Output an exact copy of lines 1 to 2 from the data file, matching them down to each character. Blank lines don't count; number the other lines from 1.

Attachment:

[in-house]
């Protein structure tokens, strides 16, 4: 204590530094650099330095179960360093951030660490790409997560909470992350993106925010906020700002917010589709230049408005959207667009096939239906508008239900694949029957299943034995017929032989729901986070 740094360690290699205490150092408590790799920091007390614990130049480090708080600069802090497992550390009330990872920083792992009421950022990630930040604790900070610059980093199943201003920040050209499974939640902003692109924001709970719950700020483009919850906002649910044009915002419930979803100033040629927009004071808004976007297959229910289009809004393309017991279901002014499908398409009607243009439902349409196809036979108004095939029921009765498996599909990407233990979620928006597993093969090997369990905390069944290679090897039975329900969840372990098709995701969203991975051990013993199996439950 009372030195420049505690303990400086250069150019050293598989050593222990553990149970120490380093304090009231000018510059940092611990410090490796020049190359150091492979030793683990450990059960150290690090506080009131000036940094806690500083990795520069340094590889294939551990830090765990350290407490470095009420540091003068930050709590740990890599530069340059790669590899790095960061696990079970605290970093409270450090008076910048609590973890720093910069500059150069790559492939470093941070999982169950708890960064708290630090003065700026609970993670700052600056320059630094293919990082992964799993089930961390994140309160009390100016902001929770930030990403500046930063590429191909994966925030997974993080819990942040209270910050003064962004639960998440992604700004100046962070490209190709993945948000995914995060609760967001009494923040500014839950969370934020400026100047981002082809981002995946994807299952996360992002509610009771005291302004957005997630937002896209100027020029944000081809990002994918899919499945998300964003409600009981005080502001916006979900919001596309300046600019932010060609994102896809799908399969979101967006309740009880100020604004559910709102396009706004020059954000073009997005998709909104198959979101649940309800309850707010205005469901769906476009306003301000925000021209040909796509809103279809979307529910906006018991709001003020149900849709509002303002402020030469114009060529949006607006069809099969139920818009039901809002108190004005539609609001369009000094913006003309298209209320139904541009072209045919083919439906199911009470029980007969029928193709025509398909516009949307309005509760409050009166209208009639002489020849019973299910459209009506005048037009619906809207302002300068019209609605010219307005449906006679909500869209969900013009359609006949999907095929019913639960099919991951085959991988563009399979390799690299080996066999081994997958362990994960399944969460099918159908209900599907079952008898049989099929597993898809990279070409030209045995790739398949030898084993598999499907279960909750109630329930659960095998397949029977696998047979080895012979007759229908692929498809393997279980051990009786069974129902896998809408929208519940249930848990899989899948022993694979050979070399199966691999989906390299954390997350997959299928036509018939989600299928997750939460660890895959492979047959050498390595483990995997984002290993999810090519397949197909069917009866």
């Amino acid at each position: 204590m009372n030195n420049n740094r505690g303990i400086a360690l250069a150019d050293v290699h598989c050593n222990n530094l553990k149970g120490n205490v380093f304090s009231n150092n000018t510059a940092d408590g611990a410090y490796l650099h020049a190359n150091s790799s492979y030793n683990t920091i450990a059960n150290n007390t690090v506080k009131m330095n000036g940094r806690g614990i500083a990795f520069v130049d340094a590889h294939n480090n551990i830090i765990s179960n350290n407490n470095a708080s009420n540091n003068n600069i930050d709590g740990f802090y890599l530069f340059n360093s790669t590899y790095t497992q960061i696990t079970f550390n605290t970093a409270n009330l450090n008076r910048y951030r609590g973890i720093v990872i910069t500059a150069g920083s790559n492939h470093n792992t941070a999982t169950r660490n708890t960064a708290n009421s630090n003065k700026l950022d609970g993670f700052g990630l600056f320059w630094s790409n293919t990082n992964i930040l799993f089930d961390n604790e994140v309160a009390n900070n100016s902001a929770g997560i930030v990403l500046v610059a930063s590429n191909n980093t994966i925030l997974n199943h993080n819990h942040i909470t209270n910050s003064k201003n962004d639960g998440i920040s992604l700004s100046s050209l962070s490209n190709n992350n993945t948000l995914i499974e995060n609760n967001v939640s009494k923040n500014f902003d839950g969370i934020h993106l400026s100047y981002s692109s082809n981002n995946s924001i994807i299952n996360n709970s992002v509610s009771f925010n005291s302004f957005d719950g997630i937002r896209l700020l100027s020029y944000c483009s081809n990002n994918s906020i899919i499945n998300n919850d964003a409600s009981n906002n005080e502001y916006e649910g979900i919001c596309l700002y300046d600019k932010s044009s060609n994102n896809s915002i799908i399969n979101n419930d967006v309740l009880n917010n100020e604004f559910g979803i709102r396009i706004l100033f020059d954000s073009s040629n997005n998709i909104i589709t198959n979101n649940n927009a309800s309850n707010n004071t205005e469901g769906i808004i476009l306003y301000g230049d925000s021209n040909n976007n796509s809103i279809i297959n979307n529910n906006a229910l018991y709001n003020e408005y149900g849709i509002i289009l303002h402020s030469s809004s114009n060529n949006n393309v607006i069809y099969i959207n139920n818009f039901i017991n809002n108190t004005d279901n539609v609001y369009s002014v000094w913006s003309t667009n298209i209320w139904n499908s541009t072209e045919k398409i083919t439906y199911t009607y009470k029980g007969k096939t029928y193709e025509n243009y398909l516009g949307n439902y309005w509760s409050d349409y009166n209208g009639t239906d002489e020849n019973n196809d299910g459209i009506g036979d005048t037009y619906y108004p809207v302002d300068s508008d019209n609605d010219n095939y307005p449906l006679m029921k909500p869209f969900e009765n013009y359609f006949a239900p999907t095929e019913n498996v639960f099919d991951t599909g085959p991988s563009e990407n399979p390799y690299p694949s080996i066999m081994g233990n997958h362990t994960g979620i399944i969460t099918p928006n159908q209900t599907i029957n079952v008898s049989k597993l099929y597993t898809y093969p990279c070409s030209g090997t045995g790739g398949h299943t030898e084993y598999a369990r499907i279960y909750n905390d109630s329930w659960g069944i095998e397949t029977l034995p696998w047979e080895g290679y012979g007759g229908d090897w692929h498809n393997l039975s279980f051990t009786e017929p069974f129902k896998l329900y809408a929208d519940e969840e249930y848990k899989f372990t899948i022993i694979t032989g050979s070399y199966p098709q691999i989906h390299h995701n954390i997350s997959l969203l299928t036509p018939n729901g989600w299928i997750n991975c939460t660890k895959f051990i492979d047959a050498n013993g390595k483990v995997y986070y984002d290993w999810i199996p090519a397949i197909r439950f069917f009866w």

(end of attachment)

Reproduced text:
[in-house]
């Protein structure tokens, strides 16, 4: 204590530094650099330095179960360093951030660490790409997560909470992350993106925010906020700002917010589709230049408005959207667009096939239906508008239900694949029957299943034995017929032989729901986070 740094360690290699205490150092408590790799920091007390614990130049480090708080600069802090497992550390009330990872920083792992009421950022990630930040604790900070610059980093199943201003920040050209499974939640902003692109924001709970719950700020483009919850906002649910044009915002419930979803100033040629927009004071808004976007297959229910289009809004393309017991279901002014499908398409009607243009439902349409196809036979108004095939029921009765498996599909990407233990979620928006597993093969090997369990905390069944290679090897039975329900969840372990098709995701969203991975051990013993199996439950 009372030195420049505690303990400086250069150019050293598989050593222990553990149970120490380093304090009231000018510059940092611990410090490796020049190359150091492979030793683990450990059960150290690090506080009131000036940094806690500083990795520069340094590889294939551990830090765990350290407490470095009420540091003068930050709590740990890599530069340059790669590899790095960061696990079970605290970093409270450090008076910048609590973890720093910069500059150069790559492939470093941070999982169950708890960064708290630090003065700026609970993670700052600056320059630094293919990082992964799993089930961390994140309160009390100016902001929770930030990403500046930063590429191909994966925030997974993080819990942040209270910050003064962004639960998440992604700004100046962070490209190709993945948000995914995060609760967001009494923040500014839950969370934020400026100047981002082809981002995946994807299952996360992002509610009771005291302004957005997630937002896209100027020029944000081809990002994918899919499945998300964003409600009981005080502001916006979900919001596309300046600019932010060609994102896809799908399969979101967006309740009880100020604004559910709102396009706004020059954000073009997005998709909104198959979101649940309800309850707010205005469901769906476009306003301000925000021209040909796509809103279809979307529910906006018991709001003020149900849709509002303002402020030469114009060529949006607006069809099969139920818009039901809002108190004005539609609001369009000094913006003309298209209320139904541009072209045919083919439906199911009470029980007969029928193709025509398909516009949307309005509760409050009166209208009639002489020849019973299910459209009506005048037009619906809207302002300068019209609605010219307005449906006679909500869209969900013009359609006949999907095929019913639960099919991951085959991988563009399979390799690299080996066999081994997958362990994960399944969460099918159908209900599907079952008898049989099929597993898809990279070409030209045995790739398949030898084993598999499907279960909750109630329930659960095998397949029977696998047979080895012979007759229908692929498809393997279980051990009786069974129902896998809408929208519940249930848990899989899948022993694979050979070399199966691999989906390299954390997350997959299928036509018939989600299928997750939460660890895959492979047959050498390595483990995997984002290993999810090519397949197909069917009866």